O'Gnimh recommends using a dampened Q-Tip or a soft toothbrush to remove dust and other debris from the nooks of a keyboard. If that doesn't clear up the mess, both O'Gnimh and Kelso recommend using compressed air to blow away tough-to-remove dirt. Don't spray the can while holding it upside down, as this may cause propellant to spray onto the keyboard. If your keyboard still looks or feels particularly oily, don't reach for rubbing alcohol. "Pure and Clean was originally a non-toxic way to clean out wounds—but there are Pure and Clean products that you can use for business purposes, and we use it here," Kelso says. "Spray the solution onto the microfiber cloth before wiping the keyboard down; it'll clean most electronics and its noncorrosive."
In a similar fashion to keyboards, you'll use dampened microfiber cloths and rubbing alcohol to clean the surface of your mouse. You can also use Pure and Clean's surface cleaner to disinfect your mouse as well, but be sure to spray it onto a cloth first before applying it to the mouse. Spraying the mouse directly could lead to moisture becoming trapped underneath the right and left click buttons on your device. If you have a greater budget, Kelso says you can also buy UV-light cleaner gadgets in larger sizes to accommodate both smaller and larger items, from a mouse to a keyboard. Phonesoap sells a larger model designed to disinfect common household items using UV light.
Desktops and Laptops
One of the most common factors that can lead to performance issues on desktop and laptop computers actually has to do with dust, Kelso says. He suggests regularly wiping down the surfaces of your machine with a microfiber cloth and one of the cleaning agents he's recommended. You should also deep clean your entire unit, including all of its ports and crevices, every six months using compressed air. "Don't blow into those crevices—the moisture from saliva can end up in these areas over time, which can render certain functionalities useless," Kelso says. "Most PCs and Mac products have vents; some are directly installed into desktops, and most laptops have them as well. Computers are sucking in cool air to keep hardware cool, which means if you don't clean these vents over time, a bunch of dust bunnies can actually collect inside your machine. Dust is a major killer of all electronics."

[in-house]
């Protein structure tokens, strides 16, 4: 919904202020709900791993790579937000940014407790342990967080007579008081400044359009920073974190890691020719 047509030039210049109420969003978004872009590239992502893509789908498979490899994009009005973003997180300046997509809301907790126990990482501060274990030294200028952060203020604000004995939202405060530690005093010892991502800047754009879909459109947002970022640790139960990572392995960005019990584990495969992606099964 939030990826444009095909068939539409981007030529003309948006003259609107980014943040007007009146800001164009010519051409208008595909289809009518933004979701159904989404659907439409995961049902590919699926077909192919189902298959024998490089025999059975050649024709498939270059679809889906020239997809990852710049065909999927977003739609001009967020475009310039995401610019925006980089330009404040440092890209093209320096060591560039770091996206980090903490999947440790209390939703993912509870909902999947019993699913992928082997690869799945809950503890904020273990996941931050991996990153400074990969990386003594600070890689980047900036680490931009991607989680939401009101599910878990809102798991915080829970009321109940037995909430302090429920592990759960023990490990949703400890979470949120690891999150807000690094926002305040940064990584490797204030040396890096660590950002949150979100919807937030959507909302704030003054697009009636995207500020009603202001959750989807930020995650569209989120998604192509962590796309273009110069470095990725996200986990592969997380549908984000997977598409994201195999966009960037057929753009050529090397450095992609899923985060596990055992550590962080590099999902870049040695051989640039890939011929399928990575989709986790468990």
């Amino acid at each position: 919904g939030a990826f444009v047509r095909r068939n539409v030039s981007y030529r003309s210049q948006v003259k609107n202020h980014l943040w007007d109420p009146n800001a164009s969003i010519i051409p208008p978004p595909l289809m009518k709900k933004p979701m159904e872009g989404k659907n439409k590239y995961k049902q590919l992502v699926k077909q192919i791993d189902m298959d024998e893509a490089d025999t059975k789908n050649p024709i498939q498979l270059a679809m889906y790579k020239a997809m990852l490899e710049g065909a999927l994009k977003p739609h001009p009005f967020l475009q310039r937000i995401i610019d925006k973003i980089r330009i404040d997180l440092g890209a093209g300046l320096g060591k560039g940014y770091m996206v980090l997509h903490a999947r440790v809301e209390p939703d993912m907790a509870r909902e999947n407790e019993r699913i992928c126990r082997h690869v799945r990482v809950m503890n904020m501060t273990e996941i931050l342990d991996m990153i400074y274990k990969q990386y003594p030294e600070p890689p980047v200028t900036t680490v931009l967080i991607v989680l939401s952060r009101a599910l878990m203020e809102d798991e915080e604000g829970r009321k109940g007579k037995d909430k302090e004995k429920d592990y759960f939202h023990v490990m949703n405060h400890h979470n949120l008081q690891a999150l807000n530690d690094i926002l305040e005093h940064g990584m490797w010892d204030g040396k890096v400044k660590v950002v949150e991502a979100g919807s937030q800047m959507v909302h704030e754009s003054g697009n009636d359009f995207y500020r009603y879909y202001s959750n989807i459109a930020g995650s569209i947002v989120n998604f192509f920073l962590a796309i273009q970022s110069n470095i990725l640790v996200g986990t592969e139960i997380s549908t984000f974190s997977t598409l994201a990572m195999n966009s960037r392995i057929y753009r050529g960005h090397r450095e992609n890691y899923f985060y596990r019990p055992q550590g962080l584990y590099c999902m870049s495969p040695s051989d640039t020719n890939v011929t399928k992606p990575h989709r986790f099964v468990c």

If you feel comfortable taking apart your machine, do so, but Kelso recommends asking a technician to take a look at your computer's interior twice a year for the best results. Experts can remove dust that's collected inside the machine, but you'll be less likely to run into problems if you keep both your workspace and the machine dust-free. When cleaning screens and monitors, Apple specialists told Martha Stewart Living that it's important to power down shutdown computers before using a microfiber cloth dampened with water to softly wipe away any marks and streaks. These monitors and screens are susceptible to scratches and discoloration, so harsh cleaners aren't recommended.
In addition to wiping down the exterior of your printer every once in a while, Kelso says there are a few things you can clean to extend the life of your desktop printer. "Inkjet printers get clogged after a while, which is why I often have to use a [cotton swab] and rubbing alcohol to clear up some of the excess gunk that they can leave behind in the interior," Kelso says. "For laser printers, the toner is inside the printer, but using a can of compressed air inside the printer can blow out any toner that's accumulated on a surface." Most printers are also equipped with a utility function to clean your inkjets—Kelso says to run that feature every time you swap out ink cartridges, and then use a cotton swab to mop up any excess ink that appears around the jet head afterward.